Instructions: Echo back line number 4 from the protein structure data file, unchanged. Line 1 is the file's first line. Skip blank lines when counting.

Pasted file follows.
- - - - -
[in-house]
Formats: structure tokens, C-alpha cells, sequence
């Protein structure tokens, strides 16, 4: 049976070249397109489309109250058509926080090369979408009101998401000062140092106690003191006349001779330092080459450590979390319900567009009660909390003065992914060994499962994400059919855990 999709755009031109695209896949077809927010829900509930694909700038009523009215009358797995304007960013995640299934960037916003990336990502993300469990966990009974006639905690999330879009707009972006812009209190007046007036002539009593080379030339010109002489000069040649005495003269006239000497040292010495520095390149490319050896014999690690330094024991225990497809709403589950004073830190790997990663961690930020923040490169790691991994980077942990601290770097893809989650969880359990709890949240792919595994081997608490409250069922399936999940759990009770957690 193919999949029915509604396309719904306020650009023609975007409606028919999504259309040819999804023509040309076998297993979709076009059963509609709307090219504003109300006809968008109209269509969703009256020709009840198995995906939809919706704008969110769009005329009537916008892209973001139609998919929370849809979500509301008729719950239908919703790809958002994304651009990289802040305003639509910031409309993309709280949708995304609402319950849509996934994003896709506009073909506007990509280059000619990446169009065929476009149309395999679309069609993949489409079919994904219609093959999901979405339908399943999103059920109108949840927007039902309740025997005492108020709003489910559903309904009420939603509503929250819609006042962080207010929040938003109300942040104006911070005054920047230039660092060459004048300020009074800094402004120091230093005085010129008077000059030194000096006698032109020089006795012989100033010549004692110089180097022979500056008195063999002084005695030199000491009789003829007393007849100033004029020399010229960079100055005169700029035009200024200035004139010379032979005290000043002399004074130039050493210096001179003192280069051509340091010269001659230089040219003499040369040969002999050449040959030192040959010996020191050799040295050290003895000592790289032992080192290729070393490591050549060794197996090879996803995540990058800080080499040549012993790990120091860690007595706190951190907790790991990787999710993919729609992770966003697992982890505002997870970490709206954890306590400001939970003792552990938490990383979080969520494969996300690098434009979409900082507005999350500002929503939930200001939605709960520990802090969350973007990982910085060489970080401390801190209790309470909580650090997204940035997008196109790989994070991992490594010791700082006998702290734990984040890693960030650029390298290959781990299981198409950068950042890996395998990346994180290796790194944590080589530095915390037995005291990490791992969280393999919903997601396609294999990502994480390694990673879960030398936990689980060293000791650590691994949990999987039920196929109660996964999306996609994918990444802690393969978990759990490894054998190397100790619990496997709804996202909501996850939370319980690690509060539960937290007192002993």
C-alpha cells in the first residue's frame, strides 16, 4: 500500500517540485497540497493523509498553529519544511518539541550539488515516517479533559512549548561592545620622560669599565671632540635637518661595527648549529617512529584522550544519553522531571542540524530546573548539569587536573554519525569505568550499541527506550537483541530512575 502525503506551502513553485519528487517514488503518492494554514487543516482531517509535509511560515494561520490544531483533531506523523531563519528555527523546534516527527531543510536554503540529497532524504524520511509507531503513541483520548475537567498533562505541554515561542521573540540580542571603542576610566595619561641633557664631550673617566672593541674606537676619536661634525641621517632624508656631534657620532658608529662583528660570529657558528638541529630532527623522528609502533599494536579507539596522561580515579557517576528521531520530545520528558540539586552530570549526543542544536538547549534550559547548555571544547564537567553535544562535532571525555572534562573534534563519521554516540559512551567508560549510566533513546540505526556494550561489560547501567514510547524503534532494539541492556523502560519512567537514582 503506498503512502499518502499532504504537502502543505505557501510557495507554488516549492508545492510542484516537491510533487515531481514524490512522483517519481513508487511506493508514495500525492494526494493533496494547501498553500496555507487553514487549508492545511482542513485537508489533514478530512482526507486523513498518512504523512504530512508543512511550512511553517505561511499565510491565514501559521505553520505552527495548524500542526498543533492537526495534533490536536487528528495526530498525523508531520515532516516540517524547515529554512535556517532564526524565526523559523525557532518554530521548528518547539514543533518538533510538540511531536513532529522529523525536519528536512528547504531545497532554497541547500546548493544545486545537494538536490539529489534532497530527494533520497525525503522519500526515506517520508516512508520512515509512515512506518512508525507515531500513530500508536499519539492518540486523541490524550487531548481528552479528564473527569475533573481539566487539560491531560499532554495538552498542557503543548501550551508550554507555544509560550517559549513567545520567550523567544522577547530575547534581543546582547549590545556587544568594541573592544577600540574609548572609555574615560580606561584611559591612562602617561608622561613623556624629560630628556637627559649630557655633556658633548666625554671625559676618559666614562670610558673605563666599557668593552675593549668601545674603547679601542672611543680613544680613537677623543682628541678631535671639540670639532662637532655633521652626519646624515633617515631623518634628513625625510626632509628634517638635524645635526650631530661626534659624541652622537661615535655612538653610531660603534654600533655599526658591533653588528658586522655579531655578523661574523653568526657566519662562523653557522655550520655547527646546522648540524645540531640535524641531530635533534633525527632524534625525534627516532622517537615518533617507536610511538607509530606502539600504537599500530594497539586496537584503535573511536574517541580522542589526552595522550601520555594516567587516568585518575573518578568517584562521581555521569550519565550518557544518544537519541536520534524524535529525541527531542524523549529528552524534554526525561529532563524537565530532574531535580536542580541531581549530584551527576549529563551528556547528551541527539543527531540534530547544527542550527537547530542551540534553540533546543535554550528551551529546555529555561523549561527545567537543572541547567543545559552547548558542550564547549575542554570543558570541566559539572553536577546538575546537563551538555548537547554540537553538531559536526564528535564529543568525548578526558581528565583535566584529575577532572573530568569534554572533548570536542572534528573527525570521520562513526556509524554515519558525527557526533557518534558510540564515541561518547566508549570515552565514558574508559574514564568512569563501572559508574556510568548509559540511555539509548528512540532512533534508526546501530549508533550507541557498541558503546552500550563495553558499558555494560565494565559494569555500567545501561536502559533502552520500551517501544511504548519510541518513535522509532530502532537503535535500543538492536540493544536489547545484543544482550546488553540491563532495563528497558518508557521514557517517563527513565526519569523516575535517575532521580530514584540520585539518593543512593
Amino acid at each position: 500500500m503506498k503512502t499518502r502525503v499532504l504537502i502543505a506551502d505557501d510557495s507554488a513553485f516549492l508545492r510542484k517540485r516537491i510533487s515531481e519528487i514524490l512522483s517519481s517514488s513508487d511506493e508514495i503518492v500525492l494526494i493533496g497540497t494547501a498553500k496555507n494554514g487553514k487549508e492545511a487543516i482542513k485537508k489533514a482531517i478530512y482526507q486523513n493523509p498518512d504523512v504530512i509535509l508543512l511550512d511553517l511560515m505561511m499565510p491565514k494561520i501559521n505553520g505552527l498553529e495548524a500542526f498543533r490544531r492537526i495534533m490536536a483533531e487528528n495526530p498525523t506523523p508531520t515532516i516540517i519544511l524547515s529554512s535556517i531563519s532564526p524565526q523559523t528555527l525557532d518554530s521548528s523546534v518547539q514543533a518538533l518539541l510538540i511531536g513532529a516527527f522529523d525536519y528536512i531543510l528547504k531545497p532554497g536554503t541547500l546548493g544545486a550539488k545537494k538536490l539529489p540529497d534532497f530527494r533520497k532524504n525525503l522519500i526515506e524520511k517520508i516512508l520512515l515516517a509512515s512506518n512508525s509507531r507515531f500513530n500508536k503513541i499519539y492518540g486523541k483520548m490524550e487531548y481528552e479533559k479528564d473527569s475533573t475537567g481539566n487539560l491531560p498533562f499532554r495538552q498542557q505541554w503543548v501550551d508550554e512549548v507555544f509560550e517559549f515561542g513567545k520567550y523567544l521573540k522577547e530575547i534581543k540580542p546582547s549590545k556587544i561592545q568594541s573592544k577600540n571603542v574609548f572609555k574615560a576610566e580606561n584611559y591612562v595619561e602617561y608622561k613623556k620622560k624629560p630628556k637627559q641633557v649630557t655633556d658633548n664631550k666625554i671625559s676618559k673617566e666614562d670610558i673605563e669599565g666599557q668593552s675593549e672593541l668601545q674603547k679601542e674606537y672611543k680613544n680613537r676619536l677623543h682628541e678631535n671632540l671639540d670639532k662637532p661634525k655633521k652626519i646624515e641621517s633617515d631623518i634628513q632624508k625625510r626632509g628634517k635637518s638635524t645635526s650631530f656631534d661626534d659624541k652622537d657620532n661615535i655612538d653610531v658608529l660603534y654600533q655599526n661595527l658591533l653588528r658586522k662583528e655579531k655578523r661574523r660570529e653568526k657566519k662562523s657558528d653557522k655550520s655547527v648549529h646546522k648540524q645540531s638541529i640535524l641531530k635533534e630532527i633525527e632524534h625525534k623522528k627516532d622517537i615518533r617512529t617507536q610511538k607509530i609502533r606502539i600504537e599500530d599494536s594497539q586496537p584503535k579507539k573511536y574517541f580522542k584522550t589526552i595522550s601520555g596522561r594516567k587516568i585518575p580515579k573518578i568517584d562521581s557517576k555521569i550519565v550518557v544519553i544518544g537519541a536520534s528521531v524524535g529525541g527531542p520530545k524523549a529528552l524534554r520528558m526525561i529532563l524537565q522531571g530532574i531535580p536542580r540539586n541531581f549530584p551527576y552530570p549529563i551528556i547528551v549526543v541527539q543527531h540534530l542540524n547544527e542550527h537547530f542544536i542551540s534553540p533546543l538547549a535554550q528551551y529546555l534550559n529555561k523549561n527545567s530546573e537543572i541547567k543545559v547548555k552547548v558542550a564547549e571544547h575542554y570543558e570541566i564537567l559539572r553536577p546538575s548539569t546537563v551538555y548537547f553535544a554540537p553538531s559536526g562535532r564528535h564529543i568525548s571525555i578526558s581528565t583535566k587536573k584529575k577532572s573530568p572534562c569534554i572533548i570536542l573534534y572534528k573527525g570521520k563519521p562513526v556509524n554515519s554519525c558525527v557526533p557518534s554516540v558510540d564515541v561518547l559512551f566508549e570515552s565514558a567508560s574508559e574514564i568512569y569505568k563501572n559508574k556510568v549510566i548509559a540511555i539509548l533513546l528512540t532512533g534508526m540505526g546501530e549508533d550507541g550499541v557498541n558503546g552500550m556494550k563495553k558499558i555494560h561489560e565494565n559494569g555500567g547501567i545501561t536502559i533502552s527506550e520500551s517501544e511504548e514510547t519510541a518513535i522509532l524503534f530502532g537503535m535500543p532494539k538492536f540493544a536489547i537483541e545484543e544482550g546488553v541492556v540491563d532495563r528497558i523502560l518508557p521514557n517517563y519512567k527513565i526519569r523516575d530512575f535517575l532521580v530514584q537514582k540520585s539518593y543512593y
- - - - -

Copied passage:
C-alpha cells in the first residue's frame, strides 16, 4: 500500500517540485497540497493523509498553529519544511518539541550539488515516517479533559512549548561592545620622560669599565671632540635637518661595527648549529617512529584522550544519553522531571542540524530546573548539569587536573554519525569505568550499541527506550537483541530512575 502525503506551502513553485519528487517514488503518492494554514487543516482531517509535509511560515494561520490544531483533531506523523531563519528555527523546534516527527531543510536554503540529497532524504524520511509507531503513541483520548475537567498533562505541554515561542521573540540580542571603542576610566595619561641633557664631550673617566672593541674606537676619536661634525641621517632624508656631534657620532658608529662583528660570529657558528638541529630532527623522528609502533599494536579507539596522561580515579557517576528521531520530545520528558540539586552530570549526543542544536538547549534550559547548555571544547564537567553535544562535532571525555572534562573534534563519521554516540559512551567508560549510566533513546540505526556494550561489560547501567514510547524503534532494539541492556523502560519512567537514582 503506498503512502499518502499532504504537502502543505505557501510557495507554488516549492508545492510542484516537491510533487515531481514524490512522483517519481513508487511506493508514495500525492494526494493533496494547501498553500496555507487553514487549508492545511482542513485537508489533514478530512482526507486523513498518512504523512504530512508543512511550512511553517505561511499565510491565514501559521505553520505552527495548524500542526498543533492537526495534533490536536487528528495526530498525523508531520515532516516540517524547515529554512535556517532564526524565526523559523525557532518554530521548528518547539514543533518538533510538540511531536513532529522529523525536519528536512528547504531545497532554497541547500546548493544545486545537494538536490539529489534532497530527494533520497525525503522519500526515506517520508516512508520512515509512515512506518512508525507515531500513530500508536499519539492518540486523541490524550487531548481528552479528564473527569475533573481539566487539560491531560499532554495538552498542557503543548501550551508550554507555544509560550517559549513567545520567550523567544522577547530575547534581543546582547549590545556587544568594541573592544577600540574609548572609555574615560580606561584611559591612562602617561608622561613623556624629560630628556637627559649630557655633556658633548666625554671625559676618559666614562670610558673605563666599557668593552675593549668601545674603547679601542672611543680613544680613537677623543682628541678631535671639540670639532662637532655633521652626519646624515633617515631623518634628513625625510626632509628634517638635524645635526650631530661626534659624541652622537661615535655612538653610531660603534654600533655599526658591533653588528658586522655579531655578523661574523653568526657566519662562523653557522655550520655547527646546522648540524645540531640535524641531530635533534633525527632524534625525534627516532622517537615518533617507536610511538607509530606502539600504537599500530594497539586496537584503535573511536574517541580522542589526552595522550601520555594516567587516568585518575573518578568517584562521581555521569550519565550518557544518544537519541536520534524524535529525541527531542524523549529528552524534554526525561529532563524537565530532574531535580536542580541531581549530584551527576549529563551528556547528551541527539543527531540534530547544527542550527537547530542551540534553540533546543535554550528551551529546555529555561523549561527545567537543572541547567543545559552547548558542550564547549575542554570543558570541566559539572553536577546538575546537563551538555548537547554540537553538531559536526564528535564529543568525548578526558581528565583535566584529575577532572573530568569534554572533548570536542572534528573527525570521520562513526556509524554515519558525527557526533557518534558510540564515541561518547566508549570515552565514558574508559574514564568512569563501572559508574556510568548509559540511555539509548528512540532512533534508526546501530549508533550507541557498541558503546552500550563495553558499558555494560565494565559494569555500567545501561536502559533502552520500551517501544511504548519510541518513535522509532530502532537503535535500543538492536540493544536489547545484543544482550546488553540491563532495563528497558518508557521514557517517563527513565526519569523516575535517575532521580530514584540520585539518593543512593